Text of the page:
Image courtesy of Saku.

Where to Find the Best Tonkatsu in Vancouver This Fall

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As the weather cools and classic Raincouver returns, many of us turn to the comfort of  warm, satisfying dishes, such as ramen or fried chicken.

But lately, I’ve been indulging in the hearty, breaded, deep-fried Japanese pork cutlets known as tonkatsu. These thick slabs of juicy meat encased in a crispy crust are made to order and full of flavour, and many of them come with unlimited sides of rice and shredded cabbage. It’s a perfect way to embrace the changing of the seasons.

Here’s where to find the best tonkatsu in Vancouver, not to mention some of its delicious and possibly unexpected variations (think seafood and vegetarian-friendly options).

Saku

This is one of the city’s most popular establishments for tonkatsu and other katsu meals and for good reason—luckily it has a second location when the lineup gets too long. Saku’s tonkatsu is known for its crisp yet tender bites, probably because it uses premium Canadian-raised pork. The rosu katsu features pork loin, and the hire katsu uses pork fillet. Don’t forget to try the dipping sauces, such as the tonkatsu sauce with sesame seeds and lemon sea salt, which complements the meat nicely.

Saku cheese katsu. Photo by Tammy Kwan.

And be sure to try the drool-worthy cheese katsu, which is deep-fried breaded aged mozzarella wrapped with thinly sliced pork—I promise, it will be a game-changer. Seafood-lovers will also enjoy the ebi hotate katsu (deep-fried breaded jumbo size prawns and scallops), and vegetarians can check out the vegetable katsu (deep-fried breaded tofu with seasonal vegetables). The best part is every katsu set comes with unlimited refills of rice, tonjiru (Japanese soup), and shredded cabbage—which tastes amazing when drizzled with its sesame dressing.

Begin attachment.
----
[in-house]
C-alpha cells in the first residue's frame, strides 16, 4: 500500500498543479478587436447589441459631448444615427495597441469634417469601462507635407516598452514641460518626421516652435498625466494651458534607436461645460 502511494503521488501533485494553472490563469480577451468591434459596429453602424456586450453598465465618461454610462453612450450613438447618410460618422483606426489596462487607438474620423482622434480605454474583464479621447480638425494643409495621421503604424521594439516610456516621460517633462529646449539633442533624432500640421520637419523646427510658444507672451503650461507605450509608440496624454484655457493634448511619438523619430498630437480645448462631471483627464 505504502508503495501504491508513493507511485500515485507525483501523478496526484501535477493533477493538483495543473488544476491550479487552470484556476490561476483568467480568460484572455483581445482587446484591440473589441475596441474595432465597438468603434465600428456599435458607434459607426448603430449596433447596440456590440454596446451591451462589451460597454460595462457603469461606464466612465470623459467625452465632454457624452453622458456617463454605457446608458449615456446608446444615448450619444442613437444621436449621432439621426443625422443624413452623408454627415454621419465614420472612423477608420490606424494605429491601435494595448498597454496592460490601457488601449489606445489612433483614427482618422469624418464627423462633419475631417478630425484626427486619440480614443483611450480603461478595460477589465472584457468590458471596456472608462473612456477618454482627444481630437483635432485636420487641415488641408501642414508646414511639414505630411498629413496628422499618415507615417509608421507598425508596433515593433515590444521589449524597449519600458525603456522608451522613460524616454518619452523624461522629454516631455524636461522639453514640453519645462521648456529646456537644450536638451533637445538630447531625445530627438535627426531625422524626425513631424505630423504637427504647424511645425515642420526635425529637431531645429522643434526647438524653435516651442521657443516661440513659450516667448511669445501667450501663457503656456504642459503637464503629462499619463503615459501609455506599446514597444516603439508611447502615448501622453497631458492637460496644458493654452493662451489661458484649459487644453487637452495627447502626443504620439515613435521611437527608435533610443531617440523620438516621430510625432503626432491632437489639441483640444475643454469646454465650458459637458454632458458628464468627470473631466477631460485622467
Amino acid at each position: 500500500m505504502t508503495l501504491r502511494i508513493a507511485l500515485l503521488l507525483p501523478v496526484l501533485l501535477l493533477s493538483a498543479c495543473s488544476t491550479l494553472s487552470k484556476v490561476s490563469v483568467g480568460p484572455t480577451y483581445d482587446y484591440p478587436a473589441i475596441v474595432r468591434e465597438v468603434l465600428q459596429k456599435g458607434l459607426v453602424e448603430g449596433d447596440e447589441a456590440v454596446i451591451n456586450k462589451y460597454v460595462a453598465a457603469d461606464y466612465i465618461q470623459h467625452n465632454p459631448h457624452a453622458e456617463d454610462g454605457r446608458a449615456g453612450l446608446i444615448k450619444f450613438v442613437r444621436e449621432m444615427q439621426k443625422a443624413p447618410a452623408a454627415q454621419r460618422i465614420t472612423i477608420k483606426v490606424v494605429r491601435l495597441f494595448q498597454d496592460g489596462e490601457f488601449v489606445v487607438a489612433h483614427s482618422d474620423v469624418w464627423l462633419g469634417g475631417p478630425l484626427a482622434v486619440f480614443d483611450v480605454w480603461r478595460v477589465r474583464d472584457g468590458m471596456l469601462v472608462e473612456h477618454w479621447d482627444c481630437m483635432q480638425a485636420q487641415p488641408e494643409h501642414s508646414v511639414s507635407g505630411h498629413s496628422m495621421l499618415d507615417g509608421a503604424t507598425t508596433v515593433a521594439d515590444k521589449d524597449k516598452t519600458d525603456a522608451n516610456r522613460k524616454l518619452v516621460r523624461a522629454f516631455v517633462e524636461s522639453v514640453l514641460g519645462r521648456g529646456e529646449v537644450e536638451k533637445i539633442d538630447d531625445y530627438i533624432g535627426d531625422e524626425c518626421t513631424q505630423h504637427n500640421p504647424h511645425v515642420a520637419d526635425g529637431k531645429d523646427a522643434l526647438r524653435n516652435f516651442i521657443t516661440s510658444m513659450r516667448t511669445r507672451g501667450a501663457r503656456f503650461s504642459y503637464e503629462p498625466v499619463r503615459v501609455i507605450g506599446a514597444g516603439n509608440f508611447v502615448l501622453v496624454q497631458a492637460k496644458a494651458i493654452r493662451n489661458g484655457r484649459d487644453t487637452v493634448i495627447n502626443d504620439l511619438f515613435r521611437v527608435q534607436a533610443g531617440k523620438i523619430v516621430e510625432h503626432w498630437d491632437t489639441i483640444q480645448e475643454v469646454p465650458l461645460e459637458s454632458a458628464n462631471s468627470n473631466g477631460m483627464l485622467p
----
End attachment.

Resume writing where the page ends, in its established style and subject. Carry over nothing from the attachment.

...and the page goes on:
Dosanko Restaurant

Tucked away in Vancouver’s historic Japantown, Dosanko is known for its Japanese home-style cuisine. Its tonkatsu and rice dish is a particular highlight, featuring panko-crusted heritage old-spot pork served with house-made tonkatsu sauce, koji mayo, greens and cabbage, and rice.

Photo by Tammy Kwan.

Beautifully plated, the tonkatsu is neither too oily nor heavy, and diners can choose their preferred cuts of meat, such as pork loin or shoulder. Beef belly and tofu options are also available. A variety of katsu sandwiches (such as spicy chicken and ling cod fish), and katsu donburi bowls, are also available during lunch.

Marukatsu Pop-Up at Gyoza Bar

Downtown’s Gyoza Bar has an exciting pop-up inside its restaurant right now, and if you don’t regularly follow local food happenings, you might have missed the news when it launched this summer. The Marukatsu pop-up specializes in Japanese deep-fried cutlets served in teishoku (set meals), which come with miso soup, steamed rice, and cabbage.

Ebi fry katsu. Photo by Tammy Kwan.

If you’re looking for classic tonkatsu, try the marukatsu teishoku (which features pork or chicken katsu) or the tenderloin teishoku. The ebi fry (shrimp) teishoku is also fantastic, with juicy crustaceans crispy batter deep-fried to perfection.

Tasty cheese teishoku (mozzarella-stuffed chicken breast), marukatsu curry, marukatsu burrito, and a marukatsu sandwich are also on the menu.

Suika

Diners visit South Granville’s Suika for its fresh take on Japanese tapas and izakaya dishes, but its double tonkatsu is notable enough to warrant a visit, too. With two pieces of fried pork-loin cutlets coated in a  special, fresh panko crust, it’s served piping hot and extra crispy.

Suika double tonkatsu. Photo courtesy of Suika.

The meal also comes with two kinds of dipping sauces, miso soup, and rice—more than enough to satisfy.

Tokyo Katsu-Sand

This newcomer is actually a food truck situated on the corner of West Georgia and Granville Streets, and has been generating a lot of buzz within the local foodie community.

Photo by Tammy Kwan.

Specializing in katsu sandwiches, Tokyo Katsu-Sand offers options such as tonkatsu (made with shredded cabbage, lettuce, homemade tonkatsu sauce, and mustard-mixed mayo), ebi katsu (with homemade tartar sauce, paprika, and parsley), as well as chicken katsu and tofu katsu.

But the bestseller is actually the gyu-katsu: a deep-fried AAA strip loin beef cutlet paired with gyukatsu sauce and wasabi-mixed mayo. It may look a bit on the rare side, but after one bite you’ll be hooked on its delicious flavour and tenderness.


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Post Date:

October 14, 2020